By virtue of its size, growth, and relative youth, the Hispanic population will have a growing impact on all policy matters related to the family according to a new report. This impact will be large and distinctive. The growth of the Hispanic population has already slowed the decline of the two-parent parent family in the United States as immigration produces a steady flow of young adults with a higher propensity to marry than their native-born peers, both Latino and non-Latino. But, immigration, particularly under current policies, is also producing a disproportionate number of Hispanics who are geographically separated from their spouses. The dynamics shaping the Hispanic family are both complex and fluid. Within the Hispanic population there are notable differences in the prevalence of some key behaviors. Of greatest concern is the finding that births to women who are unmarried are more common among native-born Latinos than foreign born Latinos. Such differences are especially significant for the long term because a large and growing share of the youth population is made up of the native-born children of immigrants. Survey data shows that a powerful process of acculturation is taking place among immigrants and their offspring which produces an erosion of the strong sense of family evident among recent immigrants in favor of attitudes similar to those of non-Latinos in the U.S. population.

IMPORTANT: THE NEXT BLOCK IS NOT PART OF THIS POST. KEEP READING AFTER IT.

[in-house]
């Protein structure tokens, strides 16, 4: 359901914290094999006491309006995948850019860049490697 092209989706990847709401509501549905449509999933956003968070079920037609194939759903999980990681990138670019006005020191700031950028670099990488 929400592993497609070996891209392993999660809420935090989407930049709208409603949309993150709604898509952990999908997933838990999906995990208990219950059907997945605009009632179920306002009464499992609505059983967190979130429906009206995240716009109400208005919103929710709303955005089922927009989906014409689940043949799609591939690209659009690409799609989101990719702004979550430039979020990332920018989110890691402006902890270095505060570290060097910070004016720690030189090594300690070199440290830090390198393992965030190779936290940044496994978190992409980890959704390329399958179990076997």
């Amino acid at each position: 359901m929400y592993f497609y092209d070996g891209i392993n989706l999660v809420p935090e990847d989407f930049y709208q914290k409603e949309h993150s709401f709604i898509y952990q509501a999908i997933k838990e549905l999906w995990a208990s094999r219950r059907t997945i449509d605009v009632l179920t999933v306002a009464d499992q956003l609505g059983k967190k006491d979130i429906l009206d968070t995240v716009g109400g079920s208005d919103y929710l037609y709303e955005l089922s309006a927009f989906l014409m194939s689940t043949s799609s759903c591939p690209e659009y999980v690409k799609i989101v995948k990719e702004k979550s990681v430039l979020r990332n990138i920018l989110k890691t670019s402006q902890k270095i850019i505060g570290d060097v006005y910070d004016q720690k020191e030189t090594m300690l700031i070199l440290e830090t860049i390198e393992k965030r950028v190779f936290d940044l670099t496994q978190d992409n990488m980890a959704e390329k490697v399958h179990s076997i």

Full Paper (PDF; 449 KB)

Findings from a Survey of Parish Nurses/Faith Community Nurses in the United States

Source: S. McGinnis, Center for Health Workforce Studies, School of Public Health, SUNY Albany, January 2007
(download)

The services provided by parish nurse/faith community nurses (FCNs) include health education, personal health counseling, referrals and advocacy – services that are increasingly important because of their limited availability in the commercial health care system.

The current study represents a pilot effort at nationwide systematic data collection on parish nurse/FCNs. Data collected included information on background characteristics of parish nurse/FCNs (e.g., demographics and education), parish nursing/FCN practice (e.g., congregation characteristics), services provided to congregations, and workplace issues (e.g., satisfaction and future plans).

Enumeration of the Public Health Workforce in New York: Findings from the Pilot Study

Source: D. Robertson, S. McGinnis, and J. Moore, Center for Health Workforce Studies, School of Public Health, SUNY Albany, January 2007
(download)

The goal of the pilot study was to test the effectiveness if the survey instrument in producing a detailed description of local public health workers and understand how health workers’ composition, roles, educational backgrounds, and training needs affect the organizational capacity of local health departments in New York to perform essential public health services.

The functional enumeration is still underway, but a sufficient number of online and scannable surveys were returned and processed under the pilot study to serve as a basis for this analysis. This report presents findings and recommendations of the pilot study based on survey responses from 1,480 public health workers at 26 local health departments across the state that were received by July 15, 2006.